The manual applier 1000 attains the clip 100 from a cartridge 2480 as shown in FIG. 32. The clips 100 are removed from the cartridge ports 2500 and the cartridge 2480 and placed into the applier 1000. The loading process will be illustrated in FIGS. 33-38.

In FIG. 33 a cross-sectional view of the cartridge 2480 is shown. The cartridge ports 2500 is shown having a clip 100 inside the cartridge port 2500. A detent 2520 holds the cartridge 100 within the cartridge port 2500.

FIG. 34 is a cross-sectional view of the cartridge 2480 showing the detent 2520 securing the cartridge 100 within the cartridge port 2500.

FIG. 35 is an end view of the cartridge 2480.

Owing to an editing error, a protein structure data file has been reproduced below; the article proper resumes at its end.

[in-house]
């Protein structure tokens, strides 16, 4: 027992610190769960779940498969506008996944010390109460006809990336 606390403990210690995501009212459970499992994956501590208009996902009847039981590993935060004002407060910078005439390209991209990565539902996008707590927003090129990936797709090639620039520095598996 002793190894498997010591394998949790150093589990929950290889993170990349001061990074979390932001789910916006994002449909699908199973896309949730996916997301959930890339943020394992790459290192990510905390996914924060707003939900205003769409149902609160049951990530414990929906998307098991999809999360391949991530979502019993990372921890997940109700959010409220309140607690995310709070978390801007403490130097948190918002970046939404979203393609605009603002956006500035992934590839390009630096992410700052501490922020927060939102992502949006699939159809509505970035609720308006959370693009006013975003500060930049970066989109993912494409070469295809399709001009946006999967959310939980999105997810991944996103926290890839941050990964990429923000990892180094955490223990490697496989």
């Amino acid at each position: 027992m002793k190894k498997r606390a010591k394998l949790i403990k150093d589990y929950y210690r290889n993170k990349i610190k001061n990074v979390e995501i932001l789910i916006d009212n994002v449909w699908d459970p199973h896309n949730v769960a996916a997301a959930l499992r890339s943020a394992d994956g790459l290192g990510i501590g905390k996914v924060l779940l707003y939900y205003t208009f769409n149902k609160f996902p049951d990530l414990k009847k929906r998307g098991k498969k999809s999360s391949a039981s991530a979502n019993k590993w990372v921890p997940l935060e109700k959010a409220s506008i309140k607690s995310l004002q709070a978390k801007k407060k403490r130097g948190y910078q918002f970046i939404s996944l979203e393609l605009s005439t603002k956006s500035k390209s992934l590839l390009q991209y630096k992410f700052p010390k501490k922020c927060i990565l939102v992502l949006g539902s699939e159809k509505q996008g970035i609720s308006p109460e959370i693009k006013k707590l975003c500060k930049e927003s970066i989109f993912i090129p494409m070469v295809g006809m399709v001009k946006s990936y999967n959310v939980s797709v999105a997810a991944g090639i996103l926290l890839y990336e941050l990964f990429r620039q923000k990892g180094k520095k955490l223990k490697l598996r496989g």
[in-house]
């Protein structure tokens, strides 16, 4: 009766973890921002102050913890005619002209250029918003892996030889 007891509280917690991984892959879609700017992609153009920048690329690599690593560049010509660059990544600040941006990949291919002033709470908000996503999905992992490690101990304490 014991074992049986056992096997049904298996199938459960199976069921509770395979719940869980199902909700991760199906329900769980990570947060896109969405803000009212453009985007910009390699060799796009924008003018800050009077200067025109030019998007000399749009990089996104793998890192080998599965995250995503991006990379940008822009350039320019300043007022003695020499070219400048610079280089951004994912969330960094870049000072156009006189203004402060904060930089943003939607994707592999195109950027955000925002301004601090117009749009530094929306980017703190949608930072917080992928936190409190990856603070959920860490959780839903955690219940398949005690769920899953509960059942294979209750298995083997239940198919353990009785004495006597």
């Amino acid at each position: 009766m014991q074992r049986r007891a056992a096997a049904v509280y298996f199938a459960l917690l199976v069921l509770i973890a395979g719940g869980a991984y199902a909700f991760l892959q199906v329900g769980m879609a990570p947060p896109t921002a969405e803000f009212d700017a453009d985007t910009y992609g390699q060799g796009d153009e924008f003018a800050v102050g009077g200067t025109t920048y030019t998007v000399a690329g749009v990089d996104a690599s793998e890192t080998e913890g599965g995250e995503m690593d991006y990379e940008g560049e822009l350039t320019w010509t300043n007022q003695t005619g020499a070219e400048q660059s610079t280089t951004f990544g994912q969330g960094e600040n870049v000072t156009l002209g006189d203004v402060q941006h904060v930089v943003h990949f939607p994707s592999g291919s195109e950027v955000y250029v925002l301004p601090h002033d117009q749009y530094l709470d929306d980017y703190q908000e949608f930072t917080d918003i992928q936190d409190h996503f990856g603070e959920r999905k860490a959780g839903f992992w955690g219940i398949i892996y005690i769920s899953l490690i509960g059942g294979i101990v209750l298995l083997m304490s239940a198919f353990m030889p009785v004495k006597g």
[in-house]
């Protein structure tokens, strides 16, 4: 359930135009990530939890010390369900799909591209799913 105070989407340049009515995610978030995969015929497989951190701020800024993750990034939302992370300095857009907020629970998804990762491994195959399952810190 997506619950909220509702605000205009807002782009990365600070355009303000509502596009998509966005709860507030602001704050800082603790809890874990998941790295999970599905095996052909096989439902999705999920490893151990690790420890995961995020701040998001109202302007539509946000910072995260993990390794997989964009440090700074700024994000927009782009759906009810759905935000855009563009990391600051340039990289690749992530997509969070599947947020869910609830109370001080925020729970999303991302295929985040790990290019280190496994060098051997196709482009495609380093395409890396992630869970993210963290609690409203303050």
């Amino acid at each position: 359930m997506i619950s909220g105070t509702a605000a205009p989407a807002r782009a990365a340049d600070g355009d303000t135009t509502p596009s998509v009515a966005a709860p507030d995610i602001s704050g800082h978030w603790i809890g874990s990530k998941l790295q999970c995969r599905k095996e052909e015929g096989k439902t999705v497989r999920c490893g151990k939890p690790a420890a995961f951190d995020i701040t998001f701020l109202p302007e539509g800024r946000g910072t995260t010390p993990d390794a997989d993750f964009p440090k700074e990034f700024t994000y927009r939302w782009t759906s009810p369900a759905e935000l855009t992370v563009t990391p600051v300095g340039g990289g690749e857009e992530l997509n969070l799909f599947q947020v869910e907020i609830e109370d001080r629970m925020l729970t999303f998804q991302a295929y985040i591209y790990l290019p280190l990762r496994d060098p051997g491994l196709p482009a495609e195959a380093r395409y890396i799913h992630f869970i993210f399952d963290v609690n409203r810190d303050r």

FIG. 36 is a side view of the cartridge 2480 showing the cartridges 100 located in the cartridge port 2500. Protrusions 2540 are also shown on the cartridge 2480.

FIG. 37 is a partial cross-sectional view of cartridge 2480, showing the applier 1000 approaching the cartridge 2480 in order to obtain clip 100 from the cartridge 2480. The jaws 1140 of the applier 1000 are open and approaches the cartridge port 2500 in order to obtain a cartridge 100.

FIG. 38 is a cross-sectional view of a cartridge 2480 where the applier 1000 as entered the cartridge port 2500 in order to obtain a clip 100. The applier 1000 has moved into the cartridge port 2500. The jaws 1140 have entered the jaw channels 2560 and the clip 100 is now inside the applier 1000.